From: Samuella Sigmann <sigmannsb**At_Symbol_Here**APPSTATE.EDU>
To: DCHAS-L <DCHAS-L**At_Symbol_Here**MED.CORNELL.EDU>
Sent: Thu, Feb 27, 2014 9:18 am
Subject: Re: [DCHAS-L] Question about lab policy for "medical condition"
On another note that folks might want to think about. This week we had a student touch her face while wearing gloves that evidently had some 6M HCl on them. This was in one of our night labs. We have only been offering night labs for 2 semesters and so still working out the kinks. Turns out our health services closes at 6 and students are transported to the ER at the local hospital. This was a minor event, and would not have required an ER visit if our infirmary had been open.
While all of our students are required to have insurance, some may not fully cover ER visits. We are now working on language in materials to make sure that students (and parents) understand that payments for trips to the ER will be the responsibility of the family or student.
We also questioned who the ER personnel would contact should additional information be needed about the exposure. The student might not know the chemical name and there might not be time to get the SDS to the student to carry with them. We are working on getting that protocol in place to.
Allergies we handle on a case by case basis, but we did just come up with a statement this semester.
"Be aware that some individuals might be sensitive or allergic to chemicals used in lab. If you have a known allergy and would like to know if you should take precautions for this, please speak with your instructor at a convenient time."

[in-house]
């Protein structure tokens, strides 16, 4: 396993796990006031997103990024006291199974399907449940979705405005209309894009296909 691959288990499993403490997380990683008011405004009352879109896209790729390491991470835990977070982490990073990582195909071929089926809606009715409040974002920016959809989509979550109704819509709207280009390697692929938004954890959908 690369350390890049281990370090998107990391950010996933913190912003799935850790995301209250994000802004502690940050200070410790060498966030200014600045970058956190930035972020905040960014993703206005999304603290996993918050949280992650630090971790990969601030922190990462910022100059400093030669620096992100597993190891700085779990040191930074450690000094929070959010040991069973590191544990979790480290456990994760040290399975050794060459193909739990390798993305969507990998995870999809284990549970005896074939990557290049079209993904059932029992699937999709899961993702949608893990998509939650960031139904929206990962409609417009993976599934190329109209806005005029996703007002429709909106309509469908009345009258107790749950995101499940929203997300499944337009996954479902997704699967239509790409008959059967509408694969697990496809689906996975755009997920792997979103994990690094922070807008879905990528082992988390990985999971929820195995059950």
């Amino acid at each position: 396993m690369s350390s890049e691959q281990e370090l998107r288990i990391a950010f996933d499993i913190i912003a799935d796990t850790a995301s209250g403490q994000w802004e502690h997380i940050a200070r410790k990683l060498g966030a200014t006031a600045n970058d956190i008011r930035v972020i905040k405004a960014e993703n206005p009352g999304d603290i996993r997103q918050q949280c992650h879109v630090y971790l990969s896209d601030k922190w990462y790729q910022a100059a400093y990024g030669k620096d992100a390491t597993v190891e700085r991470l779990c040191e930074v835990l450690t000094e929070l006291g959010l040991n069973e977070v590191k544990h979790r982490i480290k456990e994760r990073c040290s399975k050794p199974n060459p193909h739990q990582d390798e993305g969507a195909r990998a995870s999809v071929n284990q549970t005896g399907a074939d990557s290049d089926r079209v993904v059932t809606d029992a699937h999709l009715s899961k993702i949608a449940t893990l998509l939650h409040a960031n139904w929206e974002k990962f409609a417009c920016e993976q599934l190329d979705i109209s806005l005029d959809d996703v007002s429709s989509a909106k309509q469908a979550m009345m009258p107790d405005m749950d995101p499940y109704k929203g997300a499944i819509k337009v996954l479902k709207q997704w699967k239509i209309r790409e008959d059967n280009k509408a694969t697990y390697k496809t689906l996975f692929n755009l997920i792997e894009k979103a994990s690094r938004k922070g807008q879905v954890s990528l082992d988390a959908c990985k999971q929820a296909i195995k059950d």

We then mention some of the common things we have seen - nickel, sulfur, salicylic acid.
of Chemistry Pregnancy Policy
Pregnancy introduces a special set of variables into the consideration of hazards in laboratory. While the exposure levels to chemicals commonly encountered in a university laboratory setting pose no or low risk to an adult, they can pose a significantly higher level of hazard to the unborn fetus. Many of these hazards are not well studied, and it is not known what exposure level is safe for an unborn child. It is therefore prudent for pregnant women to limit the unnecessary exposure of a fetus to any chemicals. This is especially true if the chemicals are mutagenic (causes damage to chromosomes) or teratogenic (causes birth defects and/or fetal death).
If you have recently become pregnant or you are anticipating becoming pregnant while you are taking laboratory courses, you should discuss the possible ramifications that working in a chemistry laboratory might have on the fetus with your instructor and your physician. Your instructor can inform you of the specific chemicals that you will be using that are known or suspected to be reproductive toxins and your discussions will be held in strict confidence.
Professor, Department of Chemistry
University Chemical Hygiene Officer
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